After we finished we took a walk over to celeste’s parents home to look at some of her instruments which we might want to add into the show. Celeste’s dad was fantastic, and told us he was looking forward to seeing us in forte dei marmi this week. As we headed out into the courtyard of her family apartment, celeste pointed out some paintings on the walls. She told us that they were painted by the students of leonardo davinci. We looked up into the night sky. Today milano is filled with too much smog to see much starlight, but celeste tells us that when she was young she would come out here and be awed by the flames of light in the nighttime sky… Candles burning out there in the universe. Celeste tells us that the sku of forte dei marmi will still hold this wonder at night.

We headed back to gigios place and celeste left us. I thought my evening was over when mino popped into our room. Mino is a friend of gigios who is also living here. We enjoyed dinner with gigio and several of his friends a few nights ago. Mino asked if i was interested in grabbing a quick beer with him and a group of friends at the columns of san lorenzo. I figured, why not. We jumped onto a vespa and cruised down the streets of milano.

We arrived a few minutes later at the columns of san lorenzo. They are from the time of caesar… Sixteen columns in front of the church of san lorenzo. There is a large square there and it is filled with young people in their early to mid twenties. Vendors stand with a cooler selling bottles of beer, and groups gather to sit in small circles playing cards, drinking beer, smoking, laughing. Mino tells me that there is something amazing about the columns of san lorenzo. They were put in place centuries ago for people to gather, to discuss, to do business, to meet one another. Today that tradition is carried on every thursday, friday, and saturday night. You can feel that this is a place of tradition and celebration.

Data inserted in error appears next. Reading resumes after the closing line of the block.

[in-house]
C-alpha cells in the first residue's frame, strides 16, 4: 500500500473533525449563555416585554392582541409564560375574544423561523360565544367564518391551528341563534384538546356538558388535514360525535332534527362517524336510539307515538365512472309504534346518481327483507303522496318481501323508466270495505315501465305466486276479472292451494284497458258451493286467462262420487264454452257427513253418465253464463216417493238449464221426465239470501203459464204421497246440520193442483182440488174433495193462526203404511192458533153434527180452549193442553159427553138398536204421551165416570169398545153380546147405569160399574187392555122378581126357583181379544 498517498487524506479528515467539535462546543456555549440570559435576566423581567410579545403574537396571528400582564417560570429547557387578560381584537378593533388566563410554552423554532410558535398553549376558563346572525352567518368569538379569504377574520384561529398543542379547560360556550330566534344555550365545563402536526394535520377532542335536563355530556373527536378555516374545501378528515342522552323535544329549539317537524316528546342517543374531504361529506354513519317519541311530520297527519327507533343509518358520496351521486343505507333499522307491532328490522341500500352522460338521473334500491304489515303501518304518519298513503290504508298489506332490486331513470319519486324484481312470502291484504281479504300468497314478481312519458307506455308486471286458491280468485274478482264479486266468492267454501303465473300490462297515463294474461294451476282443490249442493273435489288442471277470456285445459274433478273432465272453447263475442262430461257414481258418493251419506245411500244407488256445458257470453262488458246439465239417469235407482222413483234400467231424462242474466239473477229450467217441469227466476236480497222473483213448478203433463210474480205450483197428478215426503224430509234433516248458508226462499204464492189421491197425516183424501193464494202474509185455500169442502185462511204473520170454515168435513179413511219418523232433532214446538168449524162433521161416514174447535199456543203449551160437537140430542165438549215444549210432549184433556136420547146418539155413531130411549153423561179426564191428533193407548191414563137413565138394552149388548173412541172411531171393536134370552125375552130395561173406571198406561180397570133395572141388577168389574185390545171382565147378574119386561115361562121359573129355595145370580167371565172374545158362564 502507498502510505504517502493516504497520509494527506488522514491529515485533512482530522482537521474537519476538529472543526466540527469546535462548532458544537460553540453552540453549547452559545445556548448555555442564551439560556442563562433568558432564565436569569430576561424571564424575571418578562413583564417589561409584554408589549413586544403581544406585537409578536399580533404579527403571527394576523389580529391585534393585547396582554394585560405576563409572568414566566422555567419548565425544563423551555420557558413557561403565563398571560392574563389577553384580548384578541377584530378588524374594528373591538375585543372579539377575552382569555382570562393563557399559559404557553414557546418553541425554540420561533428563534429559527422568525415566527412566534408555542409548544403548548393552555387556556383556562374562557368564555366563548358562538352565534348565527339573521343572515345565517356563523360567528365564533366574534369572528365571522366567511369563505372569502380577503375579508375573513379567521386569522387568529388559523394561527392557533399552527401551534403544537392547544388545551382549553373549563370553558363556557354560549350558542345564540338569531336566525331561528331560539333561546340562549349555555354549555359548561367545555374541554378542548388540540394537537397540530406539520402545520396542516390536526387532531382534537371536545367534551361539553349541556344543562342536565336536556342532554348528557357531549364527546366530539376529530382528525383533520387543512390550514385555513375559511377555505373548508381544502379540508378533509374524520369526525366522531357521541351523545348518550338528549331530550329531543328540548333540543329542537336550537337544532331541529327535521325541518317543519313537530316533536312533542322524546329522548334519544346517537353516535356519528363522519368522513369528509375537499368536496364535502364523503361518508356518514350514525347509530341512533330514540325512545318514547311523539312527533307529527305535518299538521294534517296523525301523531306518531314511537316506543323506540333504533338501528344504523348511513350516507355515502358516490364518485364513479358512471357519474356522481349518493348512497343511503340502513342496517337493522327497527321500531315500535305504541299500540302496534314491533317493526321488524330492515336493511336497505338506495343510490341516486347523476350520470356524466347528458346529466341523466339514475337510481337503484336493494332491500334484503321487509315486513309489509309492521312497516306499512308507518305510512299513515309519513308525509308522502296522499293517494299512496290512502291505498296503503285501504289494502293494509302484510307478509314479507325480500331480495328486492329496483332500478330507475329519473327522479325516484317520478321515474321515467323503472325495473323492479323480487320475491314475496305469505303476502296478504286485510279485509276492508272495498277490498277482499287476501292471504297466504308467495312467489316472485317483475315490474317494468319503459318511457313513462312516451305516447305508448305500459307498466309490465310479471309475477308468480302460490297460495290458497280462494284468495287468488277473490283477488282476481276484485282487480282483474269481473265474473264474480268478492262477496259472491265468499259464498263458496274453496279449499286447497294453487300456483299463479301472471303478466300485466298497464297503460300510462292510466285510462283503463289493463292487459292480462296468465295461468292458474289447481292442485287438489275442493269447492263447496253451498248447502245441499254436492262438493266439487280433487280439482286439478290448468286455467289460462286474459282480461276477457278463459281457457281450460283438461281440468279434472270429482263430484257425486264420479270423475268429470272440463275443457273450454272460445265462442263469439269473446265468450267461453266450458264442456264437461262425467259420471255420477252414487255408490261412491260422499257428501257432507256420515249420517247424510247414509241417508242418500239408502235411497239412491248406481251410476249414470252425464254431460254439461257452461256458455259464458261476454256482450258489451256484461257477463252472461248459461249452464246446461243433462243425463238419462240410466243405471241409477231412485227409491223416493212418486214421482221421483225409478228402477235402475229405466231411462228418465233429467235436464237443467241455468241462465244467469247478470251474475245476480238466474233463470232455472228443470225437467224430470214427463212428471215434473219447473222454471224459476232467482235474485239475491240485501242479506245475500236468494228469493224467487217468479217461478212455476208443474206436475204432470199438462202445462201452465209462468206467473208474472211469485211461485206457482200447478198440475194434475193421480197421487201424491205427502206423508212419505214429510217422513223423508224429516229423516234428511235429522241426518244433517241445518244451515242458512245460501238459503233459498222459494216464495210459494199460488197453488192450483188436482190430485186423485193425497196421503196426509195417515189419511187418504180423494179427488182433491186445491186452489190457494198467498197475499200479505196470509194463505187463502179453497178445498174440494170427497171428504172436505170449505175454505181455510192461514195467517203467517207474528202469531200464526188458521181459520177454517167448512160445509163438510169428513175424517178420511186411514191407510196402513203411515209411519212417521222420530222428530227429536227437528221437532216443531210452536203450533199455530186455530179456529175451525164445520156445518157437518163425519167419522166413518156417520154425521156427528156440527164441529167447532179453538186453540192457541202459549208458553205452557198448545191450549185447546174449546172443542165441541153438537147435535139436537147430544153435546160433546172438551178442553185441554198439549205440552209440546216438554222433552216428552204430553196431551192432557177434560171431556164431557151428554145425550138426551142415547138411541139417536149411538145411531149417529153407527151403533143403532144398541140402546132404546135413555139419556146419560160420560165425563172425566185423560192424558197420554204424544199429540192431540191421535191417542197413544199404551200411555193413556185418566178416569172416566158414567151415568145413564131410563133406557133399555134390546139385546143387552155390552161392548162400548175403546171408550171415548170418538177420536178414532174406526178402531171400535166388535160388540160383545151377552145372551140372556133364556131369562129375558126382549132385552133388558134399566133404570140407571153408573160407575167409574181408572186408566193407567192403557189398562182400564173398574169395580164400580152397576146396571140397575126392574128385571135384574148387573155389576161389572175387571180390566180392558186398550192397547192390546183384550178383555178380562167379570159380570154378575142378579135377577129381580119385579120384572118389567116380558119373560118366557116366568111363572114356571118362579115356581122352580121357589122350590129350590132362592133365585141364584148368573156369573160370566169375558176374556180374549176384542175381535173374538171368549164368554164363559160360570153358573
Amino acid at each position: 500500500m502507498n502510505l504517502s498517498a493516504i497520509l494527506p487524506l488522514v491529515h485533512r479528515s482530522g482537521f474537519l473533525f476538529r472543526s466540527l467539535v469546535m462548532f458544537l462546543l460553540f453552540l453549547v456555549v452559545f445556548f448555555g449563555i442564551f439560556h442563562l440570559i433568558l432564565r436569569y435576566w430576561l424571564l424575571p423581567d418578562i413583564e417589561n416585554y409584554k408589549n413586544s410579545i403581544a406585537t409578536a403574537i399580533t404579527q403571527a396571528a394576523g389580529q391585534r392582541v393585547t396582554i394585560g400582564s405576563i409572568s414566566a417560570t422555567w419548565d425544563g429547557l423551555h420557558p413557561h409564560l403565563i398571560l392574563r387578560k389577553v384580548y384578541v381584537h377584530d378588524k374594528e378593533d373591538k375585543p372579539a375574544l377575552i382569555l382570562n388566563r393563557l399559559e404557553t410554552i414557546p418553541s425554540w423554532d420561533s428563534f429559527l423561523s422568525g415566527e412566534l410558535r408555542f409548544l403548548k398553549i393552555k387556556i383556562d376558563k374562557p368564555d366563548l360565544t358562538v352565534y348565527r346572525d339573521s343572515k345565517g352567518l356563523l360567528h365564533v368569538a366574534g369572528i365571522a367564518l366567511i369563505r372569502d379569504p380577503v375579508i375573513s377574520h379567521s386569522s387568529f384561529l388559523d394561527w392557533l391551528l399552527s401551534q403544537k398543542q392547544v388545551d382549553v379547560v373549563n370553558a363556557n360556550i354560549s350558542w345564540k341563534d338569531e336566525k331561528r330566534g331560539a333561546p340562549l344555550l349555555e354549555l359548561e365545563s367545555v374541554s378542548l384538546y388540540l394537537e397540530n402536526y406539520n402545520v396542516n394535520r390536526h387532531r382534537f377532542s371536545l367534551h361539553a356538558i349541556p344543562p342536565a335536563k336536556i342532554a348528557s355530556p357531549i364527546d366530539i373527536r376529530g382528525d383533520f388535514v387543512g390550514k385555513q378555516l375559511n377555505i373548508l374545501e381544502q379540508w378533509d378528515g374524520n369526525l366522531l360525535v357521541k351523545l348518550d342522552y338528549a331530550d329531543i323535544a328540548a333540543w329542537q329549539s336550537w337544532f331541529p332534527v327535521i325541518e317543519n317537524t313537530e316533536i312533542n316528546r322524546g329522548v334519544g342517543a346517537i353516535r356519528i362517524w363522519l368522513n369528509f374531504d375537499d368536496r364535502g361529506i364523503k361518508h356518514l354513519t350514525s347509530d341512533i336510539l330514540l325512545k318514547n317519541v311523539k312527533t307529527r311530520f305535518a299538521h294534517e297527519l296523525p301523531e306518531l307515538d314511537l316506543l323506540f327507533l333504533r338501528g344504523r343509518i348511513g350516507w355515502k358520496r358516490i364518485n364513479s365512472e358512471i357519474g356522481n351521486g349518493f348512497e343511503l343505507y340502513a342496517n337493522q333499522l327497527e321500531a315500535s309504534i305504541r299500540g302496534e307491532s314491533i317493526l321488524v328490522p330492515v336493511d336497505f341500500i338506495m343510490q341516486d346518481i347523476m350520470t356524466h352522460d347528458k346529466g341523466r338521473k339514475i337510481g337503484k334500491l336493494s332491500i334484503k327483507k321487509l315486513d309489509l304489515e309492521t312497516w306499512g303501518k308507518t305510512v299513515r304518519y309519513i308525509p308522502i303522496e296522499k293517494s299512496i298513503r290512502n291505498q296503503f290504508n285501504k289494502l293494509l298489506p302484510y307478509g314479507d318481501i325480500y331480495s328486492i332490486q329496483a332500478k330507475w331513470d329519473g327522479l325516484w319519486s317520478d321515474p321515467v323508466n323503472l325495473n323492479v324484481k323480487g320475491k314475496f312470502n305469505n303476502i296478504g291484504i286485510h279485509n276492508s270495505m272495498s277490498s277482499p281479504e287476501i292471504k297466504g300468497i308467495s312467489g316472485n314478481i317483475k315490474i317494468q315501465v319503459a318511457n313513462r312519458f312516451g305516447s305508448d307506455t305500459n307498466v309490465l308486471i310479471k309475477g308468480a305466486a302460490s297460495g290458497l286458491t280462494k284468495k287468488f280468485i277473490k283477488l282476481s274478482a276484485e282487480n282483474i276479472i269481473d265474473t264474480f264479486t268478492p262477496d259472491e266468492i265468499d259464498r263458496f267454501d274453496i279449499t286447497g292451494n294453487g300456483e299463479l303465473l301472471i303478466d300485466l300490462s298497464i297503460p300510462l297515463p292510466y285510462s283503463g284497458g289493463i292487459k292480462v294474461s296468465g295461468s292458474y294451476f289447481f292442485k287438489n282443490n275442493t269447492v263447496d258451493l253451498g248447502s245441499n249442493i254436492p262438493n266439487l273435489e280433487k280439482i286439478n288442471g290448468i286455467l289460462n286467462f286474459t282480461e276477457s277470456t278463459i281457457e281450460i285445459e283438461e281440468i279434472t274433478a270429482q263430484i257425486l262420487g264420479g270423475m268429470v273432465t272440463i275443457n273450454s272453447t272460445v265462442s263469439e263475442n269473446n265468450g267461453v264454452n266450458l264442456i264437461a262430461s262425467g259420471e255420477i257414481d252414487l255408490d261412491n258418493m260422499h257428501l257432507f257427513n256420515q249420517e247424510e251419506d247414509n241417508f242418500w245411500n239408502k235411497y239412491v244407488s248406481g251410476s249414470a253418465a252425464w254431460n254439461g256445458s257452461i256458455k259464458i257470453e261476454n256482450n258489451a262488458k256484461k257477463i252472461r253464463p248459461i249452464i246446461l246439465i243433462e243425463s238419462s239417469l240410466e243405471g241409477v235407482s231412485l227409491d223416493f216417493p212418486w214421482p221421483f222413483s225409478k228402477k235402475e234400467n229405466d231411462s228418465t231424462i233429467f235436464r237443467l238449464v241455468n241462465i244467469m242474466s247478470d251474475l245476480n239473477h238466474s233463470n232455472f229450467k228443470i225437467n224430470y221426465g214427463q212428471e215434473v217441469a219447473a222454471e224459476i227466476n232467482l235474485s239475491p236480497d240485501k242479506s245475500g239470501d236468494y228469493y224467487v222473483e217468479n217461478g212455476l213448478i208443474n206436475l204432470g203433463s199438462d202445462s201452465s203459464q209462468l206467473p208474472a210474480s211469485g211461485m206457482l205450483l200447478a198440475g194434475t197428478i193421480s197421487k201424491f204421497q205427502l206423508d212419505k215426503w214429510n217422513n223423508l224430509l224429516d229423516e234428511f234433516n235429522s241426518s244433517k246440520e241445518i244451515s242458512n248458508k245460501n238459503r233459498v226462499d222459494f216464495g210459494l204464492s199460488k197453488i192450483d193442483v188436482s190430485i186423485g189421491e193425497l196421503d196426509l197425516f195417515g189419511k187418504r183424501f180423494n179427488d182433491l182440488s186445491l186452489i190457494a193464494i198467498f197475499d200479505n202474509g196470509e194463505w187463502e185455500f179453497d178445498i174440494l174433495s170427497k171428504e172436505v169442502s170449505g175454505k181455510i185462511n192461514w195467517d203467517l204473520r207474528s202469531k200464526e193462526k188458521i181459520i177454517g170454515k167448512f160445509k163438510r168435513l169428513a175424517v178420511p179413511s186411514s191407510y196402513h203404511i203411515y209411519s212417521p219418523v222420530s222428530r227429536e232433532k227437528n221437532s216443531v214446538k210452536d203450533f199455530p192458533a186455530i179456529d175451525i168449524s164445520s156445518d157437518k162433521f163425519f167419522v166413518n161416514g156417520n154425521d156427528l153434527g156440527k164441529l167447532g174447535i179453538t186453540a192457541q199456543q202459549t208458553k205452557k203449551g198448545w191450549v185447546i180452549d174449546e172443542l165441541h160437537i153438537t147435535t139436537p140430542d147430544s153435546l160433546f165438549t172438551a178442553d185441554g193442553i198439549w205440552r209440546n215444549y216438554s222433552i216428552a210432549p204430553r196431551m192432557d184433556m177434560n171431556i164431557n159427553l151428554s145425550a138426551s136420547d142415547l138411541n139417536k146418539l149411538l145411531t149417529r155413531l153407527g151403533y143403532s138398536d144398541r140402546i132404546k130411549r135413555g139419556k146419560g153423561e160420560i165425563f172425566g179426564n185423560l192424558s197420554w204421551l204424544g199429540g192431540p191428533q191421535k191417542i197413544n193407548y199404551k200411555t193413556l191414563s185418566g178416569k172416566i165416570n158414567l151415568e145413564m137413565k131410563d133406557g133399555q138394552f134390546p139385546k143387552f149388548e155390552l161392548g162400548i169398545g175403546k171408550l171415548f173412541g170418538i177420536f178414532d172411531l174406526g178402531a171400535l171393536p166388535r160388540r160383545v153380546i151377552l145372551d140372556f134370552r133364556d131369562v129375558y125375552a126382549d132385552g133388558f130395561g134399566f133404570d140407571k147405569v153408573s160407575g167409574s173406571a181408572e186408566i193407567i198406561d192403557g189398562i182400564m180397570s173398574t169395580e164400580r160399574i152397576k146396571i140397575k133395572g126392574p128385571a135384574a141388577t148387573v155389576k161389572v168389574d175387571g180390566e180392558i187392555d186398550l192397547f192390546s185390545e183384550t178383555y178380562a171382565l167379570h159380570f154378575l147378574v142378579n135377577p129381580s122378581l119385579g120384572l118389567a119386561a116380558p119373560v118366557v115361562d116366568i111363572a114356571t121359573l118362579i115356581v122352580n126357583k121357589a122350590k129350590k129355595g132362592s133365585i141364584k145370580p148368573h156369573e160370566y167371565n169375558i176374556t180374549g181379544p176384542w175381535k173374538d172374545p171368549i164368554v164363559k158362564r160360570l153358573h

We quickly found minos friends and sat down to enjoy some beer and conversation. One of minos friends, marcus, had just returned to milano from a trip to the americas, where he visited new york, montreal, toronto, las vegas, and san fransisco. The guys quickly got started talking in italian, and i sat back and enjoyed the energy of the place. Parlo un poko italiano, so i wasnt able to participate much. A few friends left, a few new ones came. One of the girls asked me where i was from, and she was very excited to hear i was from new york. After i told her i was here to do a show, she asked if i could do a scene for her. Mino, acting as a translator, laughed at this one he told me, but i was happy to oblige and give her a few lines of romeos from the balcony scene. I told her she had to come to the show in june, and i have set mino with the task of making sure she gets the invitation. After another short vespa ride we got back to gigios place. I am looking back on what has been a very surreal night. Tonight i walked along roads that are thousands of years old, i saw paintings drawn by the hand of leonardo davincis students, and only an hour ago i was soeaking shakespeare to a beautiful girl who hardly speaks english beneath the ancient columns of san lorenzo… It has been a good night in italy.

A trip to Venice and the cast is on the way….

Yesterday the production team took an official day off from work, really our first day off since we got here. Nina and Derick slept in, went for a run, and spent the evening with some friends here in Milan. Celeste and I headed out for a nice day trip to venice.

I woke up around 8am and spent a couple of hours continuing to work on some of my Italian vocal. Sta incora imporando. (I’m still learning).

Celeste came over around ten and we headed over to the statzione centrale and bought our tickets to Venice. The train didn’t leave till 11:30, so we headed to a cafe in the train station for a cappuchino and a discussion of how italia changed over from the lira to the euro around the year 2000. It is interesting to learn that this change was economically very difficult on many Italians. Around 1,000 lira was equal to about 1 dollar. A cappuchino used to cost around 500 lira. When the system changed to the euro, prices did not change proportionally. That cup of cappuchino now costs 2 euro. Mind you one euro equals about 1.4 dollars, so you can see that overnight much of the products here doubled in price in order to change to the new system, but pay did not translate this way. People continued to get paid about the same amount, I.e. If they got 10,000 lira an hour, they got 10 euro an hour, about the same amount of money.